February 12, 2010

Cornucopia / Cynthia Dewes

Love means so much more than a Valentine

Cynthia DewesPoets and pundits are fond of asking the question, “What is love?” They never seem to find a conclusive answer, mostly because there can’t be one.

For one thing, God is love, and just try to define what God is! We can only take a stab at it.

Scripture says that love is patient, love is kind, it is not jealous or pompous. All of which is true, of course, but it still doesn’t seem to pin down what love really is. One reason is because love includes so many things that each of us may not experience every kind.

Among other things, love means romantic love, as in falling in love with someone with a passionate intensity. It’s an overwhelming physical, emotional and sometimes intellectual attraction to another. While it’s usually found in young people, it can strike at any age.

Filial love is, or should be, found in families. As we know from reading the horror headlines, even abused kids love their parents. It seems to come with the birthing. And it should be mutual, with moms and dads loving their children as much as the other way around.

Fraternal love exists in families, too, with brothers and sisters feeling the bond of kinship and a shared past. Sometimes families are torn with fights over money or disputes about the choices made by individual members, but filial love can still prevail. And it can also include cousins, aunts, uncles and extended family members.

There is the love of friends, in which we find sympathetic folks who share our values, our hopes and dreams and struggles. They may not be kin, but they’re often the next thing to it. Sometimes they’re even better!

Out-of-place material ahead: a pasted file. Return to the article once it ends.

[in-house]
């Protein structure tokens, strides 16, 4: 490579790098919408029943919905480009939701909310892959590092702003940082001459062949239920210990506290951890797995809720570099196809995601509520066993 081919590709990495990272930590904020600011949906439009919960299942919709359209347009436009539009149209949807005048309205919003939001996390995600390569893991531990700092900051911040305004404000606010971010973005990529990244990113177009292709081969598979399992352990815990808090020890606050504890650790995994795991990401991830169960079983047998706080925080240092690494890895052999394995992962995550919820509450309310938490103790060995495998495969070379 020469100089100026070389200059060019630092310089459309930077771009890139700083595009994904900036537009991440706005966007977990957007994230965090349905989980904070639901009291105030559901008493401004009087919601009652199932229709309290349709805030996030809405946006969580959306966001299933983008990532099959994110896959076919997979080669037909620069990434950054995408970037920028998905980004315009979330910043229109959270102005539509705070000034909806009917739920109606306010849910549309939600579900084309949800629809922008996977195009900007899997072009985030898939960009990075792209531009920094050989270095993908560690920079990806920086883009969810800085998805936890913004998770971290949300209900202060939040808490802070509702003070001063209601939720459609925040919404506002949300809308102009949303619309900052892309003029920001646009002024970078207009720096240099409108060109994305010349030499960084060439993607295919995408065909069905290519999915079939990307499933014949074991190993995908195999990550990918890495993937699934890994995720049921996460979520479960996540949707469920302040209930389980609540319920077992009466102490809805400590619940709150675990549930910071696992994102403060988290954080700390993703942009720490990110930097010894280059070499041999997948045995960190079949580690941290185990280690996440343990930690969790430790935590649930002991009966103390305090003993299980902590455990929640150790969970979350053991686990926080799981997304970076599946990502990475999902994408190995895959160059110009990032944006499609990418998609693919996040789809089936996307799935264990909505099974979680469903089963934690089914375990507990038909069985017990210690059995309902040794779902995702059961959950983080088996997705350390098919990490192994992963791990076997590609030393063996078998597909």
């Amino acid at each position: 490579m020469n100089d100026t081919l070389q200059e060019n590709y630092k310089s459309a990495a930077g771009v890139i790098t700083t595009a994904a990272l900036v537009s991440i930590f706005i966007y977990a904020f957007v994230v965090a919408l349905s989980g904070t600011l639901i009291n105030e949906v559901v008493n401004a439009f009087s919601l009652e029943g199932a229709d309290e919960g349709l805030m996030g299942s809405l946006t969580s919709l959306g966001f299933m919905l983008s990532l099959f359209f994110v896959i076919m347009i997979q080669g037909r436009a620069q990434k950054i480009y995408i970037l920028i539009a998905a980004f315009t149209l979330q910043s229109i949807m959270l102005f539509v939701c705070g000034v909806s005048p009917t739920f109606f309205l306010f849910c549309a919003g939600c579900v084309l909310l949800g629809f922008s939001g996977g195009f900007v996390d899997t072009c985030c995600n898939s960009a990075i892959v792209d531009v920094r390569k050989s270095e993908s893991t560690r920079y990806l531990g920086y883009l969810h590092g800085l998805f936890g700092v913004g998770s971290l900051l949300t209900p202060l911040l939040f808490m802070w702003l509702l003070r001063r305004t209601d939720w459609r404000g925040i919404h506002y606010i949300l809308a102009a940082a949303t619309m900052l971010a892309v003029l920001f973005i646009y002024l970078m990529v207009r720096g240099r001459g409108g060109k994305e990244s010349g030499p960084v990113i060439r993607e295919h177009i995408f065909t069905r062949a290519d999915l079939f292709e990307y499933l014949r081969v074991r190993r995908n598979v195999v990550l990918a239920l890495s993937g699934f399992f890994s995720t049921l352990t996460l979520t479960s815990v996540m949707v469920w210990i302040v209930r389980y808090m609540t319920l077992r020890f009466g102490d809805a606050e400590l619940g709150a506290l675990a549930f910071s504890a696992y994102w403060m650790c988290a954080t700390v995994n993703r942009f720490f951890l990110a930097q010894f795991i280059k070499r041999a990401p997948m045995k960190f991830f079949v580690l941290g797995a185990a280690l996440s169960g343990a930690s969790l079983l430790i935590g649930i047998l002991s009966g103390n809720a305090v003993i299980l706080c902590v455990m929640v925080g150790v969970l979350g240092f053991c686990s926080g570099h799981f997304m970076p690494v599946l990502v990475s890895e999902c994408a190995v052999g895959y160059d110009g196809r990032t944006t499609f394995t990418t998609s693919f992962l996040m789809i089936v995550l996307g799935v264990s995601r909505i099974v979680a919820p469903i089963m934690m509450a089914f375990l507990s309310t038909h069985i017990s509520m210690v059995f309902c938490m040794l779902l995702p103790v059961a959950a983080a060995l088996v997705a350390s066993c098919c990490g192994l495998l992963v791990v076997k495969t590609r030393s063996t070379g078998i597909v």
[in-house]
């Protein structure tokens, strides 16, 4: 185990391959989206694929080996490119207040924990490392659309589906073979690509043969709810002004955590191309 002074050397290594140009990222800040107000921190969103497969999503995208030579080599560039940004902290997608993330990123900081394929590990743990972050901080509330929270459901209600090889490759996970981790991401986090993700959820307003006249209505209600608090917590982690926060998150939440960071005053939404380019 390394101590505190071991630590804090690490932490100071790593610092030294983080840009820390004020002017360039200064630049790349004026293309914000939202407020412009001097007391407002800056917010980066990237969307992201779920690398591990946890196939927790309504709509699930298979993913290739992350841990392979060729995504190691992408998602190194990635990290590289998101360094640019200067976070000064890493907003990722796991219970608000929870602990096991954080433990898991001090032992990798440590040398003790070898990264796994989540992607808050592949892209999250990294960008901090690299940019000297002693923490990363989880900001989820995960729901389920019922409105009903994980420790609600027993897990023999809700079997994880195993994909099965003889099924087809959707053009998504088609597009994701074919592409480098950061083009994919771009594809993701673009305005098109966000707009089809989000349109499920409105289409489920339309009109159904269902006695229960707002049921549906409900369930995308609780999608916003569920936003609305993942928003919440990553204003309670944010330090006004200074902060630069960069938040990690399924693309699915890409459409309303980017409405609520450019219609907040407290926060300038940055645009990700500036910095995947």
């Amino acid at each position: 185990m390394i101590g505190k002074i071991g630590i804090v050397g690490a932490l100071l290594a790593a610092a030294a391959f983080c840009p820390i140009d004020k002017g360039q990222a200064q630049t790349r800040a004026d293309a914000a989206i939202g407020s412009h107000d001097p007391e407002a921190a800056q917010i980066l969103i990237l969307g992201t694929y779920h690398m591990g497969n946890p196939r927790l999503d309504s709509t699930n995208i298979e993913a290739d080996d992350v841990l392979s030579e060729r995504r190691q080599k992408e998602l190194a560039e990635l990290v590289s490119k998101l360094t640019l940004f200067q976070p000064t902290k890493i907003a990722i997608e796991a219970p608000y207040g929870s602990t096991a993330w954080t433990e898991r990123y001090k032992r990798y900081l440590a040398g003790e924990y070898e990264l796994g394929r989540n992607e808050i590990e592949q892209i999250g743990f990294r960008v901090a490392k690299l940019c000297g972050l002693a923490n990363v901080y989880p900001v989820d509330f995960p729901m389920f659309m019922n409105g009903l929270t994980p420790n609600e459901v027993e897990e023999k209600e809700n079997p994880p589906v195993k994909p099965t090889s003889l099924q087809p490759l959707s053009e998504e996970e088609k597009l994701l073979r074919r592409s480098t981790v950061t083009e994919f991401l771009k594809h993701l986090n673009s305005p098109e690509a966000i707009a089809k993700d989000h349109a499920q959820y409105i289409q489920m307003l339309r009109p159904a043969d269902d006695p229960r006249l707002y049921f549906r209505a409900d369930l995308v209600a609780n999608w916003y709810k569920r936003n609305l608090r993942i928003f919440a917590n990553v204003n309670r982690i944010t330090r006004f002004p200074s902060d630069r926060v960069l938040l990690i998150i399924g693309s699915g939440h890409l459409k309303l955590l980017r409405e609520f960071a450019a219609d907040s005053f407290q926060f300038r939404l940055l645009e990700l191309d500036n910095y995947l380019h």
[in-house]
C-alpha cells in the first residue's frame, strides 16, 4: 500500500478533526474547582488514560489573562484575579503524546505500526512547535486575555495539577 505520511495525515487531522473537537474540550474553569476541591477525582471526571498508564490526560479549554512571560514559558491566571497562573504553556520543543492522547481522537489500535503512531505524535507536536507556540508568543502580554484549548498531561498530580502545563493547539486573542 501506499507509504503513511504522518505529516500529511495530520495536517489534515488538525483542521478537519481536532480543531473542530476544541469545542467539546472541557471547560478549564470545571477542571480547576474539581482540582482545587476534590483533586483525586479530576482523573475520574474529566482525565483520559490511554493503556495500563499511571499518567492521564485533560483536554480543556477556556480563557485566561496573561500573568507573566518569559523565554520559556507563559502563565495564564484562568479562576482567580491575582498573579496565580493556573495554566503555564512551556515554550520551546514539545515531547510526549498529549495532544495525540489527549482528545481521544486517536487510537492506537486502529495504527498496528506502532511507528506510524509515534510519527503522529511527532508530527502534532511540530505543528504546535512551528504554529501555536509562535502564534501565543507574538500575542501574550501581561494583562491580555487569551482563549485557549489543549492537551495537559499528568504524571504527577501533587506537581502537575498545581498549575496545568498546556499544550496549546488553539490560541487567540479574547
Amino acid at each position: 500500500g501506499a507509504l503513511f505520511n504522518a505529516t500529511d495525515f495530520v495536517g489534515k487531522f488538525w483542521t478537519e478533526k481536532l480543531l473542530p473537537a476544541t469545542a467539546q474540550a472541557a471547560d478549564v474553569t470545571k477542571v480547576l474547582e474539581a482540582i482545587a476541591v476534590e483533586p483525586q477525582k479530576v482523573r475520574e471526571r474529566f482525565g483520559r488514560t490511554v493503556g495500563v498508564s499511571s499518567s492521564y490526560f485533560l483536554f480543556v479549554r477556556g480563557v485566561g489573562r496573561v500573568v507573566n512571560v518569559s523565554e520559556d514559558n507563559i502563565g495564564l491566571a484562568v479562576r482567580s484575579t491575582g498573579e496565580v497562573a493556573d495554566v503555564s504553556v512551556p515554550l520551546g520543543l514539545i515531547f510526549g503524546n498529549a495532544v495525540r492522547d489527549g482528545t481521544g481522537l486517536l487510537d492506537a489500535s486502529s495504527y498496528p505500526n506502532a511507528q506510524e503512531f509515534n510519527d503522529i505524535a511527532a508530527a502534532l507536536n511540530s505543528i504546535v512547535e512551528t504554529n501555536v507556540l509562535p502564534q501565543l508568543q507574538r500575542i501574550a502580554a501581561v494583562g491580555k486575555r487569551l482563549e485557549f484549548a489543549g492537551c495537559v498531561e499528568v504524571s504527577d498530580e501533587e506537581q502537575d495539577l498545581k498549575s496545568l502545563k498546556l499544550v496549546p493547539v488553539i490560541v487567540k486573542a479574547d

It seems to me the love that we find in our environment growing up forms our ability to love others. Or not. We learn the skills it takes, not only to get along, but also to enrich our lives and the lives of those we touch. We learn that we are lovable as God finds us lovable.

So, despite whatever faults our families, neighbors and teachers may have, we can still grow up to be loving people. It helps if we live in an intact family, with a father and a mother on the scene. We learn all kinds of ways to love from that connection.

Or not. I always say I learned how not to be married and love a husband by observing the example of my parents. They loved me, but had some problems with loving each other. Still, the steady and unreserved love they gave me, like that of God for all of us, prepared me to love.

And here we come to that most important aspect of love, also mentioned in Scripture: “Love never fails” (1Cor 13:8). A situation which is undoubtedly easier for God to achieve than it is for us!

It’s often hard for humans, who are born selfish, to make this love thing work. So, we fail love when we fail to reach out to others in intimate concern for their needs. We fail when we ignore their fears or dismiss their triumphs, when we don’t bother to really hear what they are saying or to deal with their unspoken questions.

Fortunately, Valentine’s Day and the season of Lent will soon give us the opportunity to contemplate loving as God loves.

It will be our joy to learn it, whatever kind of love we have in our lives!

(Cynthia Dewes, a member of St. Paul the Apostle Parish in Greencastle, is a regular columnist for The Criterion.)

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